“Come, my dear brother, let the danger of our lights make us look to our Sun more steadily: and should God quench the light of our Jerusalem below, let us rejoice that it is to make it burn brighter in the Jerusalem which is above; and let us triumph in the inextinguishable light of our Sun, in the impenetrable strength of our Shield, and in the immovableness of our Rock.
“Amidst my concern for the church in general, and for Mr. Wesley's societies in particular, I cannot but acknowledge the goodness of God, in so wonderfully keeping him for so many years, and in preserving him to undergo such labours as would have killed you and me ten times over, had we run the same heats of laborious usefulness. The Lord may yet hear prayer, and add a span to his useful life. But forasmuch as the immortality of the body does not belong to this state, and he has fulfilled the ordinary term of human life, in
hoping the best, we must prepare ourselves for the worst. The God of all grace and power will strengthen you on the occasion. Should your brother fail on earth, you are called not only to bear up under the loss of so near a relative; but, for the sake of your common children in the Lord, you should endeavour to fill up the gap, according to your strength. The Methodists will not expect from you your brother's labours; but they have, I think, a right to expect that you will preside over them while God spares you in the land of the living. A Committee of the oldest and steadiest Preachers may help you to bear the burden, and to keep up a proper discipline, both among the people and the rest of the Preachers : and if at any time you should want my mite of assistance, I hope I shall throw it into the treasury with the simplicity and readiness of the poor widow, who cheerfully offered her next to nothing. Do not faint. The Lord God of Israel will give you additional strength for the day; and his angels, yea, his praying people, will bear you up in their hands, that you hurt not your foot against a stone; yea, that, if need be, you may leap over a wall. I am by this time grey-headed, as well as you; and some of my parishioners tell me that the inroads of time are uncommonly visible upon my face. Indeed I feel as well as see it myself, and learn what only time, trials, and experience can teach. Should your brother be called to his reward, I would not be free to go to London till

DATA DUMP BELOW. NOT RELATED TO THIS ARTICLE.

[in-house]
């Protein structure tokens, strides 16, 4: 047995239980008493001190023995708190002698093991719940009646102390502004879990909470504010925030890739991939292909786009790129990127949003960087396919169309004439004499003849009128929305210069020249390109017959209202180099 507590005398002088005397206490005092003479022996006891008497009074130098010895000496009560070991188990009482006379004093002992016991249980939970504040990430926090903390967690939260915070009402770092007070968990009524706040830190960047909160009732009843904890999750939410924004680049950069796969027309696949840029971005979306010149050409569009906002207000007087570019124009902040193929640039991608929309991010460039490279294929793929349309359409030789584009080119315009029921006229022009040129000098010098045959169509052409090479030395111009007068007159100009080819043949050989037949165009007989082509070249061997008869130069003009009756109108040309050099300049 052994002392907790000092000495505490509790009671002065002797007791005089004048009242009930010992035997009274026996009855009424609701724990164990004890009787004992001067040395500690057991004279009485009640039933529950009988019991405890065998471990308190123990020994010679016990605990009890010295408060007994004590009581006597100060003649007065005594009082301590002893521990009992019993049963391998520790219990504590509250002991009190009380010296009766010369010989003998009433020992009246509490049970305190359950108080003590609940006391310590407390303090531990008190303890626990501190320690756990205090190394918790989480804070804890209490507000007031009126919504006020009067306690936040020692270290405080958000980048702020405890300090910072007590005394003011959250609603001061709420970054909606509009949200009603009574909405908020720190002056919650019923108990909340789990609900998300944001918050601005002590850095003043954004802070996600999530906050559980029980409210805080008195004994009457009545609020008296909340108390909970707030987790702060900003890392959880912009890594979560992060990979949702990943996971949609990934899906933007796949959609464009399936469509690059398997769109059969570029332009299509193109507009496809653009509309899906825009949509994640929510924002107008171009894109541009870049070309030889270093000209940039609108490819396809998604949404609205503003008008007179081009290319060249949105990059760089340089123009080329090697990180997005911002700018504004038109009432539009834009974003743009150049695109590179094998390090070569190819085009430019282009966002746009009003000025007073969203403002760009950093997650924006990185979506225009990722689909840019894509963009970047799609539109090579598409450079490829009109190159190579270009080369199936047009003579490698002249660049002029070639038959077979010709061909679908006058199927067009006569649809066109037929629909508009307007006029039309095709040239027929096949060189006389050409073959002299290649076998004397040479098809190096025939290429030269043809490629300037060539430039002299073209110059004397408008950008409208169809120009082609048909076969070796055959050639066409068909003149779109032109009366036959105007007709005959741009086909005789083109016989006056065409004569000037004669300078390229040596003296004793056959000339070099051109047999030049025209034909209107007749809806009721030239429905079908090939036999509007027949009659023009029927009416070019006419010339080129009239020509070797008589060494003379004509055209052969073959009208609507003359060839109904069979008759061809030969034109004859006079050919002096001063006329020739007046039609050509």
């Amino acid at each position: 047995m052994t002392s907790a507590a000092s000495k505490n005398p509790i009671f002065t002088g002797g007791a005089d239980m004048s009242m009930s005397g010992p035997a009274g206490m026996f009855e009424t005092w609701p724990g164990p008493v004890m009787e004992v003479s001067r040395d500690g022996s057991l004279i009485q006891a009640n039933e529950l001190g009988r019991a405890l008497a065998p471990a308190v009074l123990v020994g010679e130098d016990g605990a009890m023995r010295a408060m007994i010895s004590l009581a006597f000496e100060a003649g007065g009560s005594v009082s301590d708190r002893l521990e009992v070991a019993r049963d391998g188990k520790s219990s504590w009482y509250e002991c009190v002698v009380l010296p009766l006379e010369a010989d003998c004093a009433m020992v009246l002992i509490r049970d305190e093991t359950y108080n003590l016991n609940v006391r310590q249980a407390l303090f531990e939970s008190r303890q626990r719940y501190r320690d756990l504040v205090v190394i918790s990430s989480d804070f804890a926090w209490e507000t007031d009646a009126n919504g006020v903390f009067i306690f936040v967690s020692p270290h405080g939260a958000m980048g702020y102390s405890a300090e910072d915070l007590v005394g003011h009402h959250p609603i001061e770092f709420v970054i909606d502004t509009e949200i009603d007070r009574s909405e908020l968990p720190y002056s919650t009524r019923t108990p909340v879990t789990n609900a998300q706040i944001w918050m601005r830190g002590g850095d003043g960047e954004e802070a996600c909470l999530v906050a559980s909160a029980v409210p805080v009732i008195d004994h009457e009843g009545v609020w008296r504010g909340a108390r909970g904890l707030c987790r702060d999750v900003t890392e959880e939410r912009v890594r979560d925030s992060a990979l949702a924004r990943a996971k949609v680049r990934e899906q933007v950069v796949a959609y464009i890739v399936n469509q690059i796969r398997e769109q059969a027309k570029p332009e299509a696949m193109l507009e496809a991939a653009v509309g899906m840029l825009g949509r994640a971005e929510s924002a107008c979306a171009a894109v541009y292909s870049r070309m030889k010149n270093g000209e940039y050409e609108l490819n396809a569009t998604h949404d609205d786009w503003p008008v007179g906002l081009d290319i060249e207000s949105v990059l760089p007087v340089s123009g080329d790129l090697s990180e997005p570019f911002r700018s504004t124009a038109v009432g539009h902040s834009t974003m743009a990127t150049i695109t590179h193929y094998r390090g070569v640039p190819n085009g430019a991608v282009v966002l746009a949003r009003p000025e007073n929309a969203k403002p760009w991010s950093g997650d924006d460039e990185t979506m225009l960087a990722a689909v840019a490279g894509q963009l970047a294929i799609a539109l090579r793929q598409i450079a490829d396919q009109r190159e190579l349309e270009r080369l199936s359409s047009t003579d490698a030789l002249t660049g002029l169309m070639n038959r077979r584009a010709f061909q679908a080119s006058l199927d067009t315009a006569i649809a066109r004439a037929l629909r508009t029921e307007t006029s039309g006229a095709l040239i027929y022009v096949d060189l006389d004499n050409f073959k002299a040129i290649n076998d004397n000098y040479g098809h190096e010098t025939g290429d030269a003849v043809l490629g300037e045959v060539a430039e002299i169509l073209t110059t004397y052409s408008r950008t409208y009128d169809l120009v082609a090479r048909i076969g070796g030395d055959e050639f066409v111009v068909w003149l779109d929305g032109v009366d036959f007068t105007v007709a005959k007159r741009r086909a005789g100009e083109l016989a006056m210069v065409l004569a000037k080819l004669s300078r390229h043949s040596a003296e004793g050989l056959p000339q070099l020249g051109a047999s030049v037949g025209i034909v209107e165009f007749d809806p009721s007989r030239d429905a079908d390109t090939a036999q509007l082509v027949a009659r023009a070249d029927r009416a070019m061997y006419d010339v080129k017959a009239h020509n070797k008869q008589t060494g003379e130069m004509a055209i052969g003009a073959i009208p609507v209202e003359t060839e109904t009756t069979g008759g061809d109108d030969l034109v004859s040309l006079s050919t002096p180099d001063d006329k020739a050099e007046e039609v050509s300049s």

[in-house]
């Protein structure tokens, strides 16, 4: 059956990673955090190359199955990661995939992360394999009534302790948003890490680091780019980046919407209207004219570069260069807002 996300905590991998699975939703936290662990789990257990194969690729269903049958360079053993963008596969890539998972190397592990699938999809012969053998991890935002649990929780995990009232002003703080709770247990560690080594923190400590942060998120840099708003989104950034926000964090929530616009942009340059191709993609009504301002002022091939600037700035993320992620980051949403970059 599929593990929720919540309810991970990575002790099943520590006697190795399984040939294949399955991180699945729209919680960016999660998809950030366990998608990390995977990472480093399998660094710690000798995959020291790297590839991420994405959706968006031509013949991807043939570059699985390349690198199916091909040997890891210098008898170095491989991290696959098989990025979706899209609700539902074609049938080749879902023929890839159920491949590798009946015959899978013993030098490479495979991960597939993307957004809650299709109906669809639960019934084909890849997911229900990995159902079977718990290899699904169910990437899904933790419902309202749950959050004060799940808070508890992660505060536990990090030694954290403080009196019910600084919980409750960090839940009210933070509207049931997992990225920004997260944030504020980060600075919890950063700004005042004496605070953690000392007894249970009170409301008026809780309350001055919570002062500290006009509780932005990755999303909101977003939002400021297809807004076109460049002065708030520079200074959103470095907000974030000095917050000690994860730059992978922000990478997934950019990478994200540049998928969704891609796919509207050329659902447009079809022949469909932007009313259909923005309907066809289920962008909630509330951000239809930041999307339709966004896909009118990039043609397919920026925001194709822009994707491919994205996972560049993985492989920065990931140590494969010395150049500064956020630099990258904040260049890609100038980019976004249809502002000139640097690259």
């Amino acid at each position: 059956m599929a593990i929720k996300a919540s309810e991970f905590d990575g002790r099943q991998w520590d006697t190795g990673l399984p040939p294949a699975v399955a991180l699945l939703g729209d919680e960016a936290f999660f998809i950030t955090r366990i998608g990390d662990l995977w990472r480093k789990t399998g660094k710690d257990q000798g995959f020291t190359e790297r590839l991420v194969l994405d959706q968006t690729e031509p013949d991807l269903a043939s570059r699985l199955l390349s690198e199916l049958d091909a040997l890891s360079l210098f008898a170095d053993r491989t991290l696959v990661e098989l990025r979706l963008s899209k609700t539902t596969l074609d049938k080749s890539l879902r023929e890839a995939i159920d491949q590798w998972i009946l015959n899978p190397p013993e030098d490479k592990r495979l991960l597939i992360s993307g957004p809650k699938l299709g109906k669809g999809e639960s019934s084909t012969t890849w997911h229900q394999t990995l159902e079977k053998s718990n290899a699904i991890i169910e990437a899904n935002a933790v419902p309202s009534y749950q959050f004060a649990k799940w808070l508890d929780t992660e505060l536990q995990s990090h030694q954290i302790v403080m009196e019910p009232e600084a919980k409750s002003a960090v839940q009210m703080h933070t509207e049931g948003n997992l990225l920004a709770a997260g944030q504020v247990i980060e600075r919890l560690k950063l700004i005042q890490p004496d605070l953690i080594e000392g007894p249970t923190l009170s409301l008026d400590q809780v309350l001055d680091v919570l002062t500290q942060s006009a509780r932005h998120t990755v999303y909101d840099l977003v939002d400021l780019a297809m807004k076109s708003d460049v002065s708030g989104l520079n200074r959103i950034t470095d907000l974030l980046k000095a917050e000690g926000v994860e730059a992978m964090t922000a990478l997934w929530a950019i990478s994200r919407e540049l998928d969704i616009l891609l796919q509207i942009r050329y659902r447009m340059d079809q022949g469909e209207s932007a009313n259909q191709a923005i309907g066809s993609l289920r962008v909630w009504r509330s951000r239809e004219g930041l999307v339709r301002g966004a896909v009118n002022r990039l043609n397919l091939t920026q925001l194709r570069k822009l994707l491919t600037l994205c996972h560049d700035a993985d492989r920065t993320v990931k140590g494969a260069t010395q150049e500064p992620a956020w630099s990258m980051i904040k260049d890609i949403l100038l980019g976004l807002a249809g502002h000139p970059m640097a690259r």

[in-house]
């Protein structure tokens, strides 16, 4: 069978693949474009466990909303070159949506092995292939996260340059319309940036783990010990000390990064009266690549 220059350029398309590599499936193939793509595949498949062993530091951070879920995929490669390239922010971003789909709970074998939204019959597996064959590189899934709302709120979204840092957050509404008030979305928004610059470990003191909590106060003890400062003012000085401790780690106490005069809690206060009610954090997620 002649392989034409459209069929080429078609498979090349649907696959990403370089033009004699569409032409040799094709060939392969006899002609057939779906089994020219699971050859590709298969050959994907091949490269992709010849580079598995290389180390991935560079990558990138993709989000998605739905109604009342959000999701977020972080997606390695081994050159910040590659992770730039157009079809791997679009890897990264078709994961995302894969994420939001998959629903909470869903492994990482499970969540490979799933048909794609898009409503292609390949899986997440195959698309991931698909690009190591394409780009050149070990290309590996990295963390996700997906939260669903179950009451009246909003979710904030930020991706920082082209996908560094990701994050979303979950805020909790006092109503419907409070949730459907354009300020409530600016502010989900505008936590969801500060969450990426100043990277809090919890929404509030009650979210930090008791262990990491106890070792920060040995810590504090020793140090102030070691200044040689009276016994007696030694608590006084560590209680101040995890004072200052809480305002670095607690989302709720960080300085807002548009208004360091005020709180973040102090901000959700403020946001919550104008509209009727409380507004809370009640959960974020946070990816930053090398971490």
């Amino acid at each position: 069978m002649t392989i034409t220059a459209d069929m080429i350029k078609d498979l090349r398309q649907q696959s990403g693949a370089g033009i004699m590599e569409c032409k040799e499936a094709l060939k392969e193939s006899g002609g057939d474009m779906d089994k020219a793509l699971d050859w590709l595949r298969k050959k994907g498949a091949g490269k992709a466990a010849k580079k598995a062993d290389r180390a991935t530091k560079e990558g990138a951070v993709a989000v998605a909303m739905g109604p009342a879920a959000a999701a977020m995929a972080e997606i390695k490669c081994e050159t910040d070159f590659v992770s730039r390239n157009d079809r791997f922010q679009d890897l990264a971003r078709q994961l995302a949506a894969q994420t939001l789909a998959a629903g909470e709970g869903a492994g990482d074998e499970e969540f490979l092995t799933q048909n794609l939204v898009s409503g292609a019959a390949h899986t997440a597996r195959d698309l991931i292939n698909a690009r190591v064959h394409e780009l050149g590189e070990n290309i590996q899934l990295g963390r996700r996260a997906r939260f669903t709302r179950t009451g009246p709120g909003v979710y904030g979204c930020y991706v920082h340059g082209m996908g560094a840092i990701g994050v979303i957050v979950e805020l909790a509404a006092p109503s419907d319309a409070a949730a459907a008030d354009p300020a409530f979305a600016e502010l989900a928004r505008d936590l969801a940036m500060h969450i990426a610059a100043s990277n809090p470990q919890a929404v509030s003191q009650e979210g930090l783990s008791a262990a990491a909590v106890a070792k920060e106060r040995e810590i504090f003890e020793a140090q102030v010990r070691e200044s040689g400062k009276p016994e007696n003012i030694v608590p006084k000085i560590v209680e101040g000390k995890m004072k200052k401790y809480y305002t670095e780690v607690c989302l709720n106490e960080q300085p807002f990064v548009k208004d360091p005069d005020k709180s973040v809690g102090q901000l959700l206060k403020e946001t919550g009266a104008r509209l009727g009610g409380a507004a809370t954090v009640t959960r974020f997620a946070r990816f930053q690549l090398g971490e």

and the Preachers had settled all matters. My going just at such a time would carry the appearance of vanity, which I abhor. It would seem as if I wanted to be somebody among the Methodists. We heartily join here the prayers of the brethren for your brother, for you, and the societies. Paper fails, not love. Be careful for nothing. Cast your burden upon the Lord, and he will sustain you. Farewell in Christ.”
By the merciful interposition of divine Providence, the threatening calamity was averted. Mr. Charles Wesley was not compelled to assume the government of the societies, under the pressure of which he would have inevitably sunk. His brother soon recovered, so as to be able to resume his labours ; and a few years afterwards he was led to make such legal provision for the perpetuity of the Connexion, as has been a means of its preservation and prosperity to the present day. When the danger was passed away, the venerable